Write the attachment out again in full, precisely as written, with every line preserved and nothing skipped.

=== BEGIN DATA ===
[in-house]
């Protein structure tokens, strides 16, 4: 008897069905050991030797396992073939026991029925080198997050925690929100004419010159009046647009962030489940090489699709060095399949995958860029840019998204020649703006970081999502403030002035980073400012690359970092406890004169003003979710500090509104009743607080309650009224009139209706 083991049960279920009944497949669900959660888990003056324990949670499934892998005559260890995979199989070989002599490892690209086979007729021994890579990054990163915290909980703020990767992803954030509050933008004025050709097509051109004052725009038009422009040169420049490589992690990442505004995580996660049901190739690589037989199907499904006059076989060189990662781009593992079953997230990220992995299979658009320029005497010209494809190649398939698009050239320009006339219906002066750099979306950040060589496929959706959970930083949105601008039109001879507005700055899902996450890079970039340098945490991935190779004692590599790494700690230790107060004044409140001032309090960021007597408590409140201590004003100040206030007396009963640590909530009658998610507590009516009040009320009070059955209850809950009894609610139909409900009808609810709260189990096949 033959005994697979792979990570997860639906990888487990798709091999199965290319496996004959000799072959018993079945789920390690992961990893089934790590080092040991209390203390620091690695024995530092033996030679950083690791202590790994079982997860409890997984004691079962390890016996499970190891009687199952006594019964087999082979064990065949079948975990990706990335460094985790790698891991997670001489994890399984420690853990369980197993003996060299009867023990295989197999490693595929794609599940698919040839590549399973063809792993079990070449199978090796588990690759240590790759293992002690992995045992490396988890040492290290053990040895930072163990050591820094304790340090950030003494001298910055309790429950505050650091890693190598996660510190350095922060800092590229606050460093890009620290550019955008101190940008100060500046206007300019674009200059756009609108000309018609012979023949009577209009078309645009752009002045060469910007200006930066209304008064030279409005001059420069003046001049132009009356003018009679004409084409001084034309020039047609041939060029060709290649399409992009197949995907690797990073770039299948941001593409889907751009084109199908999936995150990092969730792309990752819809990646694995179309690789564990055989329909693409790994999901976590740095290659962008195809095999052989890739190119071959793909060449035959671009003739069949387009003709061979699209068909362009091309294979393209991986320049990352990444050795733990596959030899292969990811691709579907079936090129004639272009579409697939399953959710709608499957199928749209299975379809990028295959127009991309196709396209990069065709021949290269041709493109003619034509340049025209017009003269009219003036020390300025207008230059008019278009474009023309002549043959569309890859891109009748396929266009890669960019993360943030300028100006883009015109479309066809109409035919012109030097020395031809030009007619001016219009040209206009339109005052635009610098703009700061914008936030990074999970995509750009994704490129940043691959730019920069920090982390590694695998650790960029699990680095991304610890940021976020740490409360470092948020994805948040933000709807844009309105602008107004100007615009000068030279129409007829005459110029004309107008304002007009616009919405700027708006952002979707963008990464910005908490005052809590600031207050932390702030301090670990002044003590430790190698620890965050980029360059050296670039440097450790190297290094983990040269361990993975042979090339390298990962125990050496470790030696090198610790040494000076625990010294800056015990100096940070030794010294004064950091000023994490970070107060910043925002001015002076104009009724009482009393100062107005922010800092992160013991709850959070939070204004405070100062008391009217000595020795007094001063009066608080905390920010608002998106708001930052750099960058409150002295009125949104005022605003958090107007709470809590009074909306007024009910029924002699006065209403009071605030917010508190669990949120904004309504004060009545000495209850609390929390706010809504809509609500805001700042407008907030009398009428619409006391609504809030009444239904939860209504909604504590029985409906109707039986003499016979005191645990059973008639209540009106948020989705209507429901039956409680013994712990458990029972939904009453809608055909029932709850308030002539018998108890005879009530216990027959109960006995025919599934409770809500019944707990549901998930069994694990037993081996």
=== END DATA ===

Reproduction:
[in-house]
């Protein structure tokens, strides 16, 4: 008897069905050991030797396992073939026991029925080198997050925690929100004419010159009046647009962030489940090489699709060095399949995958860029840019998204020649703006970081999502403030002035980073400012690359970092406890004169003003979710500090509104009743607080309650009224009139209706 083991049960279920009944497949669900959660888990003056324990949670499934892998005559260890995979199989070989002599490892690209086979007729021994890579990054990163915290909980703020990767992803954030509050933008004025050709097509051109004052725009038009422009040169420049490589992690990442505004995580996660049901190739690589037989199907499904006059076989060189990662781009593992079953997230990220992995299979658009320029005497010209494809190649398939698009050239320009006339219906002066750099979306950040060589496929959706959970930083949105601008039109001879507005700055899902996450890079970039340098945490991935190779004692590599790494700690230790107060004044409140001032309090960021007597408590409140201590004003100040206030007396009963640590909530009658998610507590009516009040009320009070059955209850809950009894609610139909409900009808609810709260189990096949 033959005994697979792979990570997860639906990888487990798709091999199965290319496996004959000799072959018993079945789920390690992961990893089934790590080092040991209390203390620091690695024995530092033996030679950083690791202590790994079982997860409890997984004691079962390890016996499970190891009687199952006594019964087999082979064990065949079948975990990706990335460094985790790698891991997670001489994890399984420690853990369980197993003996060299009867023990295989197999490693595929794609599940698919040839590549399973063809792993079990070449199978090796588990690759240590790759293992002690992995045992490396988890040492290290053990040895930072163990050591820094304790340090950030003494001298910055309790429950505050650091890693190598996660510190350095922060800092590229606050460093890009620290550019955008101190940008100060500046206007300019674009200059756009609108000309018609012979023949009577209009078309645009752009002045060469910007200006930066209304008064030279409005001059420069003046001049132009009356003018009679004409084409001084034309020039047609041939060029060709290649399409992009197949995907690797990073770039299948941001593409889907751009084109199908999936995150990092969730792309990752819809990646694995179309690789564990055989329909693409790994999901976590740095290659962008195809095999052989890739190119071959793909060449035959671009003739069949387009003709061979699209068909362009091309294979393209991986320049990352990444050795733990596959030899292969990811691709579907079936090129004639272009579409697939399953959710709608499957199928749209299975379809990028295959127009991309196709396209990069065709021949290269041709493109003619034509340049025209017009003269009219003036020390300025207008230059008019278009474009023309002549043959569309890859891109009748396929266009890669960019993360943030300028100006883009015109479309066809109409035919012109030097020395031809030009007619001016219009040209206009339109005052635009610098703009700061914008936030990074999970995509750009994704490129940043691959730019920069920090982390590694695998650790960029699990680095991304610890940021976020740490409360470092948020994805948040933000709807844009309105602008107004100007615009000068030279129409007829005459110029004309107008304002007009616009919405700027708006952002979707963008990464910005908490005052809590600031207050932390702030301090670990002044003590430790190698620890965050980029360059050296670039440097450790190297290094983990040269361990993975042979090339390298990962125990050496470790030696090198610790040494000076625990010294800056015990100096940070030794010294004064950091000023994490970070107060910043925002001015002076104009009724009482009393100062107005922010800092992160013991709850959070939070204004405070100062008391009217000595020795007094001063009066608080905390920010608002998106708001930052750099960058409150002295009125949104005022605003958090107007709470809590009074909306007024009910029924002699006065209403009071605030917010508190669990949120904004309504004060009545000495209850609390929390706010809504809509609500805001700042407008907030009398009428619409006391609504809030009444239904939860209504909604504590029985409906109707039986003499016979005191645990059973008639209540009106948020989705209507429901039956409680013994712990458990029972939904009453809608055909029932709850308030002539018998108890005879009530216990027959109960006995025919599934409770809500019944707990549901998930069994694990037993081996």